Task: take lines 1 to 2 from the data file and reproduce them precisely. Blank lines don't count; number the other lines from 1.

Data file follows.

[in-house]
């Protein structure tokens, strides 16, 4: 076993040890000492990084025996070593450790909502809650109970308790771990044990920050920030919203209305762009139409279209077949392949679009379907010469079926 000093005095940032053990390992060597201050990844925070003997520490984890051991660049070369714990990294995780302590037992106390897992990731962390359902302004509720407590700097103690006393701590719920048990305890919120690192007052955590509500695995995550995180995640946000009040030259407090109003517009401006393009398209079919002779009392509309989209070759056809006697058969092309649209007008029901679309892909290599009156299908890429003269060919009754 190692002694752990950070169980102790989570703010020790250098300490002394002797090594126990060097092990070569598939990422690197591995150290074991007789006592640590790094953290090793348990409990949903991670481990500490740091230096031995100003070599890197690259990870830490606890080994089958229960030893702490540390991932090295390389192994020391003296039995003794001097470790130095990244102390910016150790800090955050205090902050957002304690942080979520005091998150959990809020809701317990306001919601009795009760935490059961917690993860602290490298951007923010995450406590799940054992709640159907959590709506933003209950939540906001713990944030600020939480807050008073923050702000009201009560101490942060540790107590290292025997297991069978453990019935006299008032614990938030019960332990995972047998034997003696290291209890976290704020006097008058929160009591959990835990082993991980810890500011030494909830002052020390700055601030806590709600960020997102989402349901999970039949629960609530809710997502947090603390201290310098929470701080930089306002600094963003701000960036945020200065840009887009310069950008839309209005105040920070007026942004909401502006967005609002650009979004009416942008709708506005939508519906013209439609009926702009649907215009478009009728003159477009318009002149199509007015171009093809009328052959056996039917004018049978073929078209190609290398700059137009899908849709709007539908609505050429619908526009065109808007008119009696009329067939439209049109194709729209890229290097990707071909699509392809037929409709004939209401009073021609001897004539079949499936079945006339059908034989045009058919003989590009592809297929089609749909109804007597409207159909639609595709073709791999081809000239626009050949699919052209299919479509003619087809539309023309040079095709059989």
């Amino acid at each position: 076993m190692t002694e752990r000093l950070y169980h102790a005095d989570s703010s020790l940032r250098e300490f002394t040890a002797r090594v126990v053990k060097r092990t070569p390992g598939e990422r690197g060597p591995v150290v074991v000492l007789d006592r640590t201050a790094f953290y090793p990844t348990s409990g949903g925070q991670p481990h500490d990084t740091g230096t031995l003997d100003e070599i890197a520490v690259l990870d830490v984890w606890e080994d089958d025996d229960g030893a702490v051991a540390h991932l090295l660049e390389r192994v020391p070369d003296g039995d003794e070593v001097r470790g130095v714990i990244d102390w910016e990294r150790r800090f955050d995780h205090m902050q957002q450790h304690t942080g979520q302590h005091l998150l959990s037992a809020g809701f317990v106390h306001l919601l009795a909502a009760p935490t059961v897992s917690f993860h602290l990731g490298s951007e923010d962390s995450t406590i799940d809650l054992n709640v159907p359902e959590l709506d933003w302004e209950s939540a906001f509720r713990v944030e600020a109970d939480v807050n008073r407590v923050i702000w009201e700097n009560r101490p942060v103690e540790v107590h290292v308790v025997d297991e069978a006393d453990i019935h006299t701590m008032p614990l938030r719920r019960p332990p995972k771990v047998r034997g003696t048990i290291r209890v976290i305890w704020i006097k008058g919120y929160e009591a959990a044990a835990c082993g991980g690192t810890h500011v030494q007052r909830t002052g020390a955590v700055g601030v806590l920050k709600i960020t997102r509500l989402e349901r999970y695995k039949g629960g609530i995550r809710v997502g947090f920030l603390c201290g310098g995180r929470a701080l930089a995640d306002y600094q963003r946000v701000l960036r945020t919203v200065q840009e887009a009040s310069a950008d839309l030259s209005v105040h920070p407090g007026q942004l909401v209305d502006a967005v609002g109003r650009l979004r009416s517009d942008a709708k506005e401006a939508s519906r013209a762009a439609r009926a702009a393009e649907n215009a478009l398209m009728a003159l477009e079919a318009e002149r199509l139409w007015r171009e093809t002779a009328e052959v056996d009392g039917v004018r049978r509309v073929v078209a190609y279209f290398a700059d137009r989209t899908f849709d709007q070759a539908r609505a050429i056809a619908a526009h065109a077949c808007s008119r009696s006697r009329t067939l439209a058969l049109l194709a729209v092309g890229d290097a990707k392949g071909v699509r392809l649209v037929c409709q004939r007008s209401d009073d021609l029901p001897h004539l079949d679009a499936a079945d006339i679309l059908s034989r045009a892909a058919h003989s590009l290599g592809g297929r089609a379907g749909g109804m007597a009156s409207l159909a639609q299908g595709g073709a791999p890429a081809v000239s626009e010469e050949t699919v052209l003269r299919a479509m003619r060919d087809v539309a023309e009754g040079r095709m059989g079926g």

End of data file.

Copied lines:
[in-house]
């Protein structure tokens, strides 16, 4: 076993040890000492990084025996070593450790909502809650109970308790771990044990920050920030919203209305762009139409279209077949392949679009379907010469079926 000093005095940032053990390992060597201050990844925070003997520490984890051991660049070369714990990294995780302590037992106390897992990731962390359902302004509720407590700097103690006393701590719920048990305890919120690192007052955590509500695995995550995180995640946000009040030259407090109003517009401006393009398209079919002779009392509309989209070759056809006697058969092309649209007008029901679309892909290599009156299908890429003269060919009754 190692002694752990950070169980102790989570703010020790250098300490002394002797090594126990060097092990070569598939990422690197591995150290074991007789006592640590790094953290090793348990409990949903991670481990500490740091230096031995100003070599890197690259990870830490606890080994089958229960030893702490540390991932090295390389192994020391003296039995003794001097470790130095990244102390910016150790800090955050205090902050957002304690942080979520005091998150959990809020809701317990306001919601009795009760935490059961917690993860602290490298951007923010995450406590799940054992709640159907959590709506933003209950939540906001713990944030600020939480807050008073923050702000009201009560101490942060540790107590290292025997297991069978453990019935006299008032614990938030019960332990995972047998034997003696290291209890976290704020006097008058929160009591959990835990082993991980810890500011030494909830002052020390700055601030806590709600960020997102989402349901999970039949629960609530809710997502947090603390201290310098929470701080930089306002600094963003701000960036945020200065840009887009310069950008839309209005105040920070007026942004909401502006967005609002650009979004009416942008709708506005939508519906013209439609009926702009649907215009478009009728003159477009318009002149199509007015171009093809009328052959056996039917004018049978073929078209190609290398700059137009899908849709709007539908609505050429619908526009065109808007008119009696009329067939439209049109194709729209890229290097990707071909699509392809037929409709004939209401009073021609001897004539079949499936079945006339059908034989045009058919003989590009592809297929089609749909109804007597409207159909639609595709073709791999081809000239626009050949699919052209299919479509003619087809539309023309040079095709059989």